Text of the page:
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Today, the mixes among races and ethnicities are diverse, so it is considered preferable to use the term "mixed-race" or simply "mixed" (mezcla).
The issue of miscegenation, raised by the opponents of Abraham Lincoln, featured prominently in the election campaign of 1864.Only in November 1864 was the pamphlet exposed as a hoax.The hoax pamphlet was written by David Goodman Croly, managing editor of the New York World, a Democratic Party paper, and George Wakeman, a World reporter.There was already much opposition to the war effort.The pamphlet and variations on it were reprinted widely in both the north and south by Democrats and Confederates.in Nazi Germany (the Nuremberg Laws) from 1935 until 1945, and in South Africa during the Apartheid era (1949–1985). In the United States, various state laws prohibited marriages between whites and blacks, and in many states they also prohibited marriages between whites and Native Americans or Asians.
All these laws primarily banned marriage between persons of different racially or ethnically defined groups, which was termed "amalgamation" or "miscegenation" in the U. no nationwide law against racially mixed marriages was ever enacted.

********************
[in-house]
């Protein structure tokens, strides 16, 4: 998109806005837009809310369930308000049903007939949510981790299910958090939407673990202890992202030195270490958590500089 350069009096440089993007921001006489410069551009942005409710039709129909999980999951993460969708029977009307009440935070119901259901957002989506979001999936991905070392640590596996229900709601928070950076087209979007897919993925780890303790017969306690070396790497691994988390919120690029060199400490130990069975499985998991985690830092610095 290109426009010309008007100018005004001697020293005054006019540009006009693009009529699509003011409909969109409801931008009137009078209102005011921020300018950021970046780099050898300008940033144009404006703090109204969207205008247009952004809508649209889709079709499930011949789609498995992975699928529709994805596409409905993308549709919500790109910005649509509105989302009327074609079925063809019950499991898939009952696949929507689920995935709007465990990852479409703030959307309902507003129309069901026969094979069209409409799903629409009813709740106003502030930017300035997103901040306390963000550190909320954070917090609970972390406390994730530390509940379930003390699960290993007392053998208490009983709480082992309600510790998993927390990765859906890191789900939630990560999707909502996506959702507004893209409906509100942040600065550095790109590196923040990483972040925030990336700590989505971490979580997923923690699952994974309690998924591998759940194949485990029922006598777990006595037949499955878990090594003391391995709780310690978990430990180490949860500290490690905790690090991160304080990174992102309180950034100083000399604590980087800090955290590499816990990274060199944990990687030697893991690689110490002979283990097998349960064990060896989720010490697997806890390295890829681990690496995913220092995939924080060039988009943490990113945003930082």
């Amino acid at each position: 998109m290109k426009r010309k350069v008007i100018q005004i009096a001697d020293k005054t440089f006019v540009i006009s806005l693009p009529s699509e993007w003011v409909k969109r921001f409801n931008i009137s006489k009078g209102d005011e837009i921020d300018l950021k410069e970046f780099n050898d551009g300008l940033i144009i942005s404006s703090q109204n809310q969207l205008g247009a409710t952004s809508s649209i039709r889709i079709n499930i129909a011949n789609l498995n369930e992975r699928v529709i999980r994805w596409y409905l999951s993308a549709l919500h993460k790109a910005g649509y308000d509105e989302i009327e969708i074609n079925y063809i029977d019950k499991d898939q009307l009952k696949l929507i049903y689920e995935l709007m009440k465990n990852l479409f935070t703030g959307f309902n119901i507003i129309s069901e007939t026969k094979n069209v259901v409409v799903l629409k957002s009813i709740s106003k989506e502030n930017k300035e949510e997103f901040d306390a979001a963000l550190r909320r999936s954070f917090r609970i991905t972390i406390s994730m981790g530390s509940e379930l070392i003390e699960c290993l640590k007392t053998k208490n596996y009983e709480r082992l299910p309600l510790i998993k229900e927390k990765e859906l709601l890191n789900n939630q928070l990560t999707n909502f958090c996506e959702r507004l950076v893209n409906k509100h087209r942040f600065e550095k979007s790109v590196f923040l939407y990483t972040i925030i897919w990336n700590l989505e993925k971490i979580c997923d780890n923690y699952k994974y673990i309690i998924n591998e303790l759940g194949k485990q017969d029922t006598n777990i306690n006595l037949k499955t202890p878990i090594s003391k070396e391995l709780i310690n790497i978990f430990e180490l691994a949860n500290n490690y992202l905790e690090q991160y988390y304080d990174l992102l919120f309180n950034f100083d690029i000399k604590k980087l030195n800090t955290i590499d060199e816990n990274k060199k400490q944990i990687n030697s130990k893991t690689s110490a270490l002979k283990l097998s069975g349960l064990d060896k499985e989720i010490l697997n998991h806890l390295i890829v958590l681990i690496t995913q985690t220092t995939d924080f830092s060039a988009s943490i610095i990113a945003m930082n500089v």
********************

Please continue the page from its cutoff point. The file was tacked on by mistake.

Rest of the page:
The word was coined in an anonymous propaganda pamphlet published in New York City in December 1863, during the American Civil War.
The pamphlet was entitled Miscegenation: The Theory of the Blending of the Races, Applied to the American White Man and Negro.
As the different connotations and etymologies of miscegenation and mestizaje suggest, definitions of race, "race mixing" and multiraciality have diverged globally as well as historically, depending on changing social circumstances and cultural perceptions.
Mestizo are people of mixed white and indigenous, usually Amerindian ancestry, who do not self-identify as indigenous peoples or Native Americans.
In Canada, however, the Métis, who also have partly Amerindian and partly white, often French-Canadian, ancestry, have identified as an ethnic group and are a constitutionally recognized aboriginal people.